“Project operation (trail use) would result in the permanent loss of 1.94 acres of wildlife movement habitat, including coast live oak woodland, riparian habitat, non-native forest, and understory vegetation (Table 3.3-2 and Table 3.3-7). Over this area, native vegetation, non-native forest, and ornamental plantings would be replaced with the hardscape trail infrastructure, including retaining walls, the trail itself, and the trail shoulders. This impact would degrade the functions and values of the wildlife corridor and contribute to increased fragmentation of City and County open spaces and linear aquatic features. Additionally, wildlife-friendly fencing (see footnote 23) is proposed along Twin Lakes State Beach open space and guardrails would be installed along the viaducts. These features may further impede wildlife compared to the existing conditions where wildlife can move freely through and across the corridor.

“The permanent loss of trees along the rail corridor would reduce cover, shelter, foraging opportunities, and reduce available resources generally. The loss of tree canopy, especially significant and Heritage trees (see Table 3.3-8) would change the microclimate of the corridor through a significant reduction in shade. In this Mediterranean climate, large trees with multi-tiered canopies provide a range of functions, buffering wind, providing a combination of deep shade and dappled sun, insulation from both heat and cold, creating leaf litter, which retains soil moisture, promotes soil micro-organisms and nutrient cycling, and provides habitat for invertebrates, amphibians, reptiles, and small mammals. Understory vegetation, where present, also contributes to the value of the corridor, providing forage and refuge and further affecting the microclimate of the area. These functions are important for wildlife moving between open spaces and linear aquatic features.” (DEIR page 258)

The DEIR concludes that: “Due to the substantial number of trees planned for removal, including a large percentage of trees regulated by City and County Ordinances, the inability to mitigate the majority of tree removal on-site, and the number of years required for trees to mature, this construction impact would conflict with City and County policies and ordinances that regulate tree removal and thus would be significant and unavoidable (emphasis in original) even with the identified mitigation (Mitigation Measures BIO-9a, BIO-9b, BIO-9c).”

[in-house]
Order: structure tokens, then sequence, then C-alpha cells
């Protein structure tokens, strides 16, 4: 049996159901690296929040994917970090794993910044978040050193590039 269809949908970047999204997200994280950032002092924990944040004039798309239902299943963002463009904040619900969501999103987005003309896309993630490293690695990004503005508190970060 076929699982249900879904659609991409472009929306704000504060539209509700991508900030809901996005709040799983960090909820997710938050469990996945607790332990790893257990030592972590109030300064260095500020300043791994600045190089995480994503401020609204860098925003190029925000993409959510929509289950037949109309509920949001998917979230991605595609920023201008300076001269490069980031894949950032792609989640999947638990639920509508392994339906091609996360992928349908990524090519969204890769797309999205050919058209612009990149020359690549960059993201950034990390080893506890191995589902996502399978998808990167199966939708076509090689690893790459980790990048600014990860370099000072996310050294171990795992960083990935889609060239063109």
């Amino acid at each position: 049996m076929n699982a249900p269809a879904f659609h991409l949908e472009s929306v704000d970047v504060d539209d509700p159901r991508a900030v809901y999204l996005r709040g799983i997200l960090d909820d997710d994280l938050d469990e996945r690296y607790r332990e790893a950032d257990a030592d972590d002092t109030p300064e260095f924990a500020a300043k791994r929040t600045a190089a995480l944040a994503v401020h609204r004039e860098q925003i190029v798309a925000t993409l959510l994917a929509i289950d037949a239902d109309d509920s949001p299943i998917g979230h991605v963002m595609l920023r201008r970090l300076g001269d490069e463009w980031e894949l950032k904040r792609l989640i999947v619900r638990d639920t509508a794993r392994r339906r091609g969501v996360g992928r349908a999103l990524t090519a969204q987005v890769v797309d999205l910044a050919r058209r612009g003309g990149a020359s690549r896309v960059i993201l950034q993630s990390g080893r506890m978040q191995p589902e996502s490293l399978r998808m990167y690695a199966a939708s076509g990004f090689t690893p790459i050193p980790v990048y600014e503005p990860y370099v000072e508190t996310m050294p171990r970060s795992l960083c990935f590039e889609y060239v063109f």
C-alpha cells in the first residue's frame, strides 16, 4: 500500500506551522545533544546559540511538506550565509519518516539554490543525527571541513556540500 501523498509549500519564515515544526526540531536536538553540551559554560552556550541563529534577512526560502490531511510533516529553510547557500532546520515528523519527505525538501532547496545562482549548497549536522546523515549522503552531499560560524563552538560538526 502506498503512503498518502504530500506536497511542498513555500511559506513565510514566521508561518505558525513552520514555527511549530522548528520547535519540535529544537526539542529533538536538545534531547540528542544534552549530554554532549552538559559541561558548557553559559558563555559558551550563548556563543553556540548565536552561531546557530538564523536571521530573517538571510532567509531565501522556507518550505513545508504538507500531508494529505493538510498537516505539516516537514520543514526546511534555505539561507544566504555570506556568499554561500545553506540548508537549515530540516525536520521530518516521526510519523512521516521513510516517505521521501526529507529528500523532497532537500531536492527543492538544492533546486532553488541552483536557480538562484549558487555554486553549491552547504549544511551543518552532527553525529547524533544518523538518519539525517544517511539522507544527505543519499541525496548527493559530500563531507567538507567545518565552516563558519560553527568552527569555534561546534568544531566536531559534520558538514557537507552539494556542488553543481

As Alexander Gershenson PhD reminded the Santa Cruz city council when they sought to weaken the city’s Heritage Tree Ordinance in 2013, “mature trees store, on average, 1-2 metric tons of carbon.” If cut down, not only is future carbon storage lost forever but also from “chipping, the usual disposal method, the vast majority of this carbon is released to the atmosphere within 5 years.”

The DEIR for Segment 9 admits there are no current plans on where to plant replacement trees. A sapling, even 20 saplings do not equal a mature tree and may take 50-100 years to reach the carbon potential of the big tree cut down. Meanwhile the big trees’ ongoing carbon sequestration is forever lost.

Not only are the trees gone. Also gone is the understory vegetation, vital for many bird species. The hill slopes bull-dozed, the soil, a carbon sequester, paved over. Birds, bats, butterflies, reptiles, insects all rendered homeless due to human self-interests. No, they don’t just relocate. All are territorial and compete for habitat in a world increasingly dominated by human encroachment.

None of the above apparently disturbs the rail/trail zealots. Wedded to the carbon reduction hypothesis that the train will get people out of their cars in sufficient numbers to compensate for the carbon release from such massive tree removals, they evoke the following:

“The tree which moves some to tears of joy is in the eyes of others only a green thing that stands in the way. Some see nature all ridicule and deformity… and some scarce see nature at all. But to the eyes of the man of imagination, nature is imagination itself.” William Blake

In its Alternatives section the DEIR fails to include a 12-foot trail.  This smaller alternative would save many if not most of the trees. The DEIR only includes two alternatives: a 16-foot- wide pedestrian/bicycle trail on top of existing rails and a 26-foot- wide pedestrian/bicycle trail that replaces the existing rails and railbed. Since the rail/trail Segment 7 Phase 2 is already under construction with a 12-16-foot trail, it is curious why such an option is omitted for Segment 9 where the environmental impact is more significant.

For those still reading, who have not penned an angry email to BrattonOnline protesting the inclusion of such heresy, and who would like to submit a comment on the DEIR, the deadline is Friday November 11th. Comments can be sent by 5pm that day to Nathan Nguyen, Public Works at